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Airdate: Sep 23, 1999
Scientist: Scott Weidensaul


What if the complex routes of migrating birds began with a simple wrong turn?

This season, literally billions of birds will migrate in search of a winter habitat with an abundance of food. These are ancient journeys which may have begun with a simple wrong turn. I'm Jim Metzner, and this is the Pulse of the Planet, presented by the American Museum of Natural History.

"There's a lot of controversy about how migration developed, and a lot of competing theories. It probably is a mixture of competition and climate and food availability. And probably partly just accident."

Scott Weidensaul is author of Living on the Wind, a book about bird migration. He tells us that the changing migration of one bird- the Rufus hummingbird- is offering scientists an example of evolution in action.

"Rufus hummingbirds, from the west coast normally migrate down into the highlands of central Mexico, but a certain percentage of them are born with a faulty sense of orientation and instead of flying south into Mexico, they sort of veer off at a 30 degree angle and wind up in the southeast US. Now if they did that 200 years ago, when Alabama and Georgia were covered with thick forest, they would have starved to death in the winter. But now they end up in a place like Atlanta, or Birmingham, where people have flowers through the winter and a mild winter, where people have hummingbird feeders. It's a great place for a hummingbird to be. And so they're surviving; they're returning home, they're breeding, they're passing that gene on and we're seeing what appears to be a rapid evolution of a new migratory route among these hummingbirds. And if it continues like this and if there is any kind of environmental degradation in Mexico that makes that a less desirable place for these birds to winter, you could actually see a replacement of one migratory route with another. Now that's speculation and we're a long way from that, but it's exciting to see this process in development. It's one of the first times we've been able to see this happen."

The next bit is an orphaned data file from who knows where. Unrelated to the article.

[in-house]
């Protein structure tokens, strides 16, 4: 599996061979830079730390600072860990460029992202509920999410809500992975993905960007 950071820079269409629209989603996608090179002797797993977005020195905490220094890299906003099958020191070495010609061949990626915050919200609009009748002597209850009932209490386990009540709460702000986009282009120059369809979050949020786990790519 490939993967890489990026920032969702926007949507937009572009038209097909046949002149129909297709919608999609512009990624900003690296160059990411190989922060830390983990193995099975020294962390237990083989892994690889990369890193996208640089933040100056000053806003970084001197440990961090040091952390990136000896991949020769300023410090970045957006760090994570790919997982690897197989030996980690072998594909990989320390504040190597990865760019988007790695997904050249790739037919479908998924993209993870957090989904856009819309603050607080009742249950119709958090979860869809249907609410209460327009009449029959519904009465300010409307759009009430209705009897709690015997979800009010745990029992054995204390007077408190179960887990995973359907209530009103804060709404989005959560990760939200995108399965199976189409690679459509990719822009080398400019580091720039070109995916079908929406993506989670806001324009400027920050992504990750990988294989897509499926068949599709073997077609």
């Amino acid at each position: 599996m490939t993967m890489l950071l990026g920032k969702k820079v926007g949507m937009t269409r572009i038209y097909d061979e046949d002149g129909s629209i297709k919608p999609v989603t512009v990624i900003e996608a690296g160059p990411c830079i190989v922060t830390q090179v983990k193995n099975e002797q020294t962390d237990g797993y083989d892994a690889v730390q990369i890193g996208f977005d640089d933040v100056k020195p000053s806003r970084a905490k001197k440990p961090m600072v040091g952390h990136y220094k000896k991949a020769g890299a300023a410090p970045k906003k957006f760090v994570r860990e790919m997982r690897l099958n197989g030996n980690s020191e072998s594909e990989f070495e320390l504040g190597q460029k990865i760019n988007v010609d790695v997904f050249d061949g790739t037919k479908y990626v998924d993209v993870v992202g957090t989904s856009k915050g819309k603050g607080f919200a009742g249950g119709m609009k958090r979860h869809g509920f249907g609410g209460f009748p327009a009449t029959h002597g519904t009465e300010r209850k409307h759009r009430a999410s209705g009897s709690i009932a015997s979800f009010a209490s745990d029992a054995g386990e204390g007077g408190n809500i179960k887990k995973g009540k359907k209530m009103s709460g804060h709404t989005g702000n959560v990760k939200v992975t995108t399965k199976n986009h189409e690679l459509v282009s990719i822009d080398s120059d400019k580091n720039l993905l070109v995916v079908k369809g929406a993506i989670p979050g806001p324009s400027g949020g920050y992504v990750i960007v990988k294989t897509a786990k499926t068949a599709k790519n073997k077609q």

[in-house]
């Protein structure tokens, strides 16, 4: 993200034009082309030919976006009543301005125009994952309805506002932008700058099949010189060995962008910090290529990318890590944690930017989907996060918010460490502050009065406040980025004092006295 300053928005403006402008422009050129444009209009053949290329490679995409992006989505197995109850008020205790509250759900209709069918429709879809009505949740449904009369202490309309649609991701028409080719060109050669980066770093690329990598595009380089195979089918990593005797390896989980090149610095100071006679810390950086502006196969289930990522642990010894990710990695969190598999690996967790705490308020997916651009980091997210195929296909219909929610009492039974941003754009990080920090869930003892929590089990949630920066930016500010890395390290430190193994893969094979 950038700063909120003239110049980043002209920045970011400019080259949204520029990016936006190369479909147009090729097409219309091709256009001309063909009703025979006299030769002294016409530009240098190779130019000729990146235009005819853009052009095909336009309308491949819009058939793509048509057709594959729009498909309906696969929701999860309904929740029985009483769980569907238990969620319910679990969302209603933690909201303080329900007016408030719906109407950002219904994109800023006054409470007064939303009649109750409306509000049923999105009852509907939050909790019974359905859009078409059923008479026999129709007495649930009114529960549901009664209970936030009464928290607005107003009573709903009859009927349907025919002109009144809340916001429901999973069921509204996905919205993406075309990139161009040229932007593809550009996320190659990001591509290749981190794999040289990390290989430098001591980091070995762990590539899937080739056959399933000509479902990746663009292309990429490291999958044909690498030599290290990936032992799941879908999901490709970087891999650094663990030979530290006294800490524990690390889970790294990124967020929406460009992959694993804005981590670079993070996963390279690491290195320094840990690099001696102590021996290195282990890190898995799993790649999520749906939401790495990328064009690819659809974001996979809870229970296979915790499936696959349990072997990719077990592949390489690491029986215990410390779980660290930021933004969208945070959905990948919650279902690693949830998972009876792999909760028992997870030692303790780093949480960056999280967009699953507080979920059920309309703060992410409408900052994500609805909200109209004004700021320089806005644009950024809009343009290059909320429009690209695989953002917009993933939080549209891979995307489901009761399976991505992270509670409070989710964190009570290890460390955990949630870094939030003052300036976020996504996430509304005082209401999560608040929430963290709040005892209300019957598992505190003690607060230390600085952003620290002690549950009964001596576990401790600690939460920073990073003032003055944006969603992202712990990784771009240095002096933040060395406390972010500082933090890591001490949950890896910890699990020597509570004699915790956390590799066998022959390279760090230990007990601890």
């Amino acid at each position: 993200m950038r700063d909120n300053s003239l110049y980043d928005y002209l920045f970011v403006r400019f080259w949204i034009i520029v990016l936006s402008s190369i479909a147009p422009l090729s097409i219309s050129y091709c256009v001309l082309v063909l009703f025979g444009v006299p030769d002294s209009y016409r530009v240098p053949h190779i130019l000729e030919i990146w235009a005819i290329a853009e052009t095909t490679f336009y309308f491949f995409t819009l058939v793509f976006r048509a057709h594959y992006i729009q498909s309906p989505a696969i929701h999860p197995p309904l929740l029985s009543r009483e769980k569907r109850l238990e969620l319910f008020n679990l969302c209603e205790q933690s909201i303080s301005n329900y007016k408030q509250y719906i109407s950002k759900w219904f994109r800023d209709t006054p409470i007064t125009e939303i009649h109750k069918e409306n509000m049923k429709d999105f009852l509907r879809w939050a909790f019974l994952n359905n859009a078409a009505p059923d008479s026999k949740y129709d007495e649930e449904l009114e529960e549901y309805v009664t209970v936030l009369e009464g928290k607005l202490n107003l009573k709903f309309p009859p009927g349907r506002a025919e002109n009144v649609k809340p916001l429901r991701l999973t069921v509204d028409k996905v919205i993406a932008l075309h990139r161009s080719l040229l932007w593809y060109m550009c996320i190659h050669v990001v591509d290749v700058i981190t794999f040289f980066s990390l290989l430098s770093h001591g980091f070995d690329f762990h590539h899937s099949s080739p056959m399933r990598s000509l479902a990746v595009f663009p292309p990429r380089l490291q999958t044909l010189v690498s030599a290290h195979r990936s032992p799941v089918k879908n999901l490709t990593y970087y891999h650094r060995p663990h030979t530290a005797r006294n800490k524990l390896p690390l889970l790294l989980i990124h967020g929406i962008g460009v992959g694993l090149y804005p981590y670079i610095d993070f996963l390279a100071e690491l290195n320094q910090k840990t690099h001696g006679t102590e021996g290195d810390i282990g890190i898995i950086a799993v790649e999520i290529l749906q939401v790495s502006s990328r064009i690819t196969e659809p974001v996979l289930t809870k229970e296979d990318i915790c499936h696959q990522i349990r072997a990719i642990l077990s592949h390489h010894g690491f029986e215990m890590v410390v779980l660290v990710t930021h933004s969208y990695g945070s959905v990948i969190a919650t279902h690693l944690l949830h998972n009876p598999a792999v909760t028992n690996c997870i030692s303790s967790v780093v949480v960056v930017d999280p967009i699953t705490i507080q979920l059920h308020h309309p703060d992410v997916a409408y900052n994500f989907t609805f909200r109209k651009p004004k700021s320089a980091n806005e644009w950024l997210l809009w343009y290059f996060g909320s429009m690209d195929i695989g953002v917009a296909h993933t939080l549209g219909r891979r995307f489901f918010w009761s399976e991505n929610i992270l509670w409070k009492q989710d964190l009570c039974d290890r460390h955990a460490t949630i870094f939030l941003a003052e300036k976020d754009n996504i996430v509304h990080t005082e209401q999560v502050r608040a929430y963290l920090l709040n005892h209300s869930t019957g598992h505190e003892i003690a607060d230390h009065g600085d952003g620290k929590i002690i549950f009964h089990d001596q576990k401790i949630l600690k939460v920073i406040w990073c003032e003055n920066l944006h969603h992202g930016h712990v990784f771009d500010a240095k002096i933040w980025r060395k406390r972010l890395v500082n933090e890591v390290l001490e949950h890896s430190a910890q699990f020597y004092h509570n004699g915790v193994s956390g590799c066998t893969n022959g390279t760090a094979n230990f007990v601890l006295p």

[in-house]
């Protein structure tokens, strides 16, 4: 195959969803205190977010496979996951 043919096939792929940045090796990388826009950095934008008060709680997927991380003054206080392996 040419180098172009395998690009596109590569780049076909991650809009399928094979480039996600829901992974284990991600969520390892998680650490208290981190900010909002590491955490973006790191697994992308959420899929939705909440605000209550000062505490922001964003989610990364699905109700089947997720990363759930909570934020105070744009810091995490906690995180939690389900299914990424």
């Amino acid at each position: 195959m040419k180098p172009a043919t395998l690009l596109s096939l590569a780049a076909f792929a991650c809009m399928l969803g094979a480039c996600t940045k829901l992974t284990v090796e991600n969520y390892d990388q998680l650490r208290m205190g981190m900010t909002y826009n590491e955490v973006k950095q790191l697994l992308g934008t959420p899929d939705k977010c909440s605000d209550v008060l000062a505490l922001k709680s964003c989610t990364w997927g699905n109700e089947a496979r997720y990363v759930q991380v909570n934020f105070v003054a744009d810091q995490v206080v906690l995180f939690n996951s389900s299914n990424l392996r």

Pulse of the Planet is presented by the American Museum of Natural History. Additional funding for this series has been provided by the National Science Foundation. I'm Jim Metzner.